Out Artist: Deconstructing the Abstract
Zachary Delacruz grew up in Ocean Grove, New Jersey. As an only child, he learned how to entertain himself by doodling and drawing while trying to express his vivid imagination. He even played the saxophone for several years and did “a lot of musical theater,” but he would always turn to visual arts to create art.
So, when it came time for him to go to college, Delacruz decided to study art and graduated with a Bachelor of Fine Arts degree from New York City’s School of Visual Arts in May of 2012. “College was amazing,” Delacruz says, commenting on the colleagues and professors he met while in college. “You know, [some of] these artists are kind of your heroes, and then you get your syllabus and [discover that they’re] your professors. So, it was really great!”
Inspired by his professors as well as by his zest for exploring new ways of making art, he started experimenting with unique and unusual art forms and ideas, including sculpture, oil and acrylic painting, video, and photography.
Oftentimes, his work “focuses on fashion and the depiction of notorieties.” His “figurative work” is inspired by De Kooning and Frank Auerbach, where “the figure became a sandbox for abstraction and gesture.” Delacruz explains, “Every artist is different and has their skill, medium, and vision. And there are photo-realistic painters who are beyond skilled and amazing. I just don’t see things like that. I see more abstract, simplified gestures, like moving shapes. I don’t draw the face or the person in detail, but rather an abstract figure. The abstraction in the gestural painting is the detail for me.”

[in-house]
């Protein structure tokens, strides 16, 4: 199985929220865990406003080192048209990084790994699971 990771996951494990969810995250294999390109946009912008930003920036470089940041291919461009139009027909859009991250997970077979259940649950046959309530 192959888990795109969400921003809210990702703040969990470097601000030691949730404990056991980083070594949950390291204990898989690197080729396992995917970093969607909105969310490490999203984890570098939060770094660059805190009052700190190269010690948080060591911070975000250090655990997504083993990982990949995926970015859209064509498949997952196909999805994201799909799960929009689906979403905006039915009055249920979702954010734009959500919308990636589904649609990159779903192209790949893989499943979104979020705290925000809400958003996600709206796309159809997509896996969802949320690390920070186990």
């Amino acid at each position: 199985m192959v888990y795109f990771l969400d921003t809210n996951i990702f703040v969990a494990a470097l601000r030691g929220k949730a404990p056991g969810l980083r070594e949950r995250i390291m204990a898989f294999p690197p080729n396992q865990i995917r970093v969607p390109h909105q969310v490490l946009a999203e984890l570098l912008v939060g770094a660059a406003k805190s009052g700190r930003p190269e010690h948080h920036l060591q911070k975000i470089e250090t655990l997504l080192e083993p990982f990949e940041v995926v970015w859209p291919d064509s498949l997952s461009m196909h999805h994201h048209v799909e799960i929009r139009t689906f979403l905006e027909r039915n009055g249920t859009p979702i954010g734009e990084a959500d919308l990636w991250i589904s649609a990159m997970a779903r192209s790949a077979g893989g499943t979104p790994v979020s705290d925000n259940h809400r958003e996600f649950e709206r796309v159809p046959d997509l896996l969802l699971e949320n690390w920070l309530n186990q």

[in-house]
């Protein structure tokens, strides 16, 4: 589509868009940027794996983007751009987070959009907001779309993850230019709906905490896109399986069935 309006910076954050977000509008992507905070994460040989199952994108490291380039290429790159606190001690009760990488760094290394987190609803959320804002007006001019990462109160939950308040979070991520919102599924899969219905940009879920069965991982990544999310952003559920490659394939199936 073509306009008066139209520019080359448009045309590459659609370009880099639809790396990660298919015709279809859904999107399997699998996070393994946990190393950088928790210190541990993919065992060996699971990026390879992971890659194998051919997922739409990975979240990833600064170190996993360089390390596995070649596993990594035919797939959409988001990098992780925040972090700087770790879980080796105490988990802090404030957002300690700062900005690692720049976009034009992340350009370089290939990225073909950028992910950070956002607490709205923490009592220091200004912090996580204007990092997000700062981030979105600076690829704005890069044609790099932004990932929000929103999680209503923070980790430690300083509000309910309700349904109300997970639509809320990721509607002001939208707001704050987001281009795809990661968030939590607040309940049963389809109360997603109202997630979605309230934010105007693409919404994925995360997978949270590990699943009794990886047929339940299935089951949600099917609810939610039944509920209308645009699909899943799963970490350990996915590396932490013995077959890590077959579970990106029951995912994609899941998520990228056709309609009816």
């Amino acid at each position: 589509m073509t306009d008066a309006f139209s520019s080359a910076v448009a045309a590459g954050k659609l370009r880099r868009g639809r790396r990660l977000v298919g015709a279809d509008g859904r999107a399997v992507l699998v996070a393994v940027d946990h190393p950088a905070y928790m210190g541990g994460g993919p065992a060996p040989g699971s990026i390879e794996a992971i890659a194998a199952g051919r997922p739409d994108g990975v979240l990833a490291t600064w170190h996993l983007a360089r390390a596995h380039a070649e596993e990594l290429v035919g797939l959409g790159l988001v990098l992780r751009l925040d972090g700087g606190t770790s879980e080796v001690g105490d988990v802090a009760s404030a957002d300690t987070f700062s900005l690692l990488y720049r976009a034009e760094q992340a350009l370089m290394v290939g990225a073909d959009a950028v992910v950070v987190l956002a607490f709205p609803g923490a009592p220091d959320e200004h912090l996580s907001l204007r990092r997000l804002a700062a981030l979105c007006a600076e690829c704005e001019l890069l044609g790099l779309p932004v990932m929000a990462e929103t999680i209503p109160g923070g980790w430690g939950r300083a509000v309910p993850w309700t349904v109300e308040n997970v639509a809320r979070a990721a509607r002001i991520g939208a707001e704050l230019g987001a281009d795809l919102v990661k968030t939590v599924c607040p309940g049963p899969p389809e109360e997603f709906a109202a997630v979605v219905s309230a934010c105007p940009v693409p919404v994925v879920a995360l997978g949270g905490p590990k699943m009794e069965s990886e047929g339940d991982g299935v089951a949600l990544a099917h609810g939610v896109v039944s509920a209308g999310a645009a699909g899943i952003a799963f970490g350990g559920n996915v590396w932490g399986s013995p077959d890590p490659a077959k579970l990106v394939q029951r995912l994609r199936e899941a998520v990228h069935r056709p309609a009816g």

And speaking of sources of inspiration, “anything and everything” that he’s doing influences his work, somehow. “When I moved to New York City, I ended up having several different jobs, and I was a full-time student,” Delacruz says. “And I responded to this Craigslist ad for an archival photo position at this company called Retina. I was hired as a photographer, doing a lot of step-and-repeat set photography for TV shows like Gossip Girl. Then I ended up covering the Fashion Week as a photographer.”
His fashion work eventually inspired his shoe sculpture series. “I did a lot of them,” he says. “They’re all super campy, super kitschy, fetishy. They’re having multiple different conversations. And then some magazines and designers would want to rent them for photo shoots and whatnot, so that was fun.”
Currently, Delacruz is exploring deconstruction, abstract, and camp in his visual work. “When I paint abstract, that’s a deconstruction of the figure, like a simplification in a deconstruction of the subject matter,” he explains. “If I painted a picture of a figure, it was super abstract. I see it already and have to deconstruct it to simplify it and to make it…honest if that makes any sense.”
Camp, on the other hand, is very subjective, inspired by “a mixture of all different things” while, as a student, he was hanging out with designers and other artists who were creating these “kind of facetious but serious theatrical [art]. I guess that that for me was camp at the time.”
As his environment changes, so do his sources of inspiration for his artwork. But no matter what inspires it and what form it takes, Delacruz’s visual work is always powerful and profound.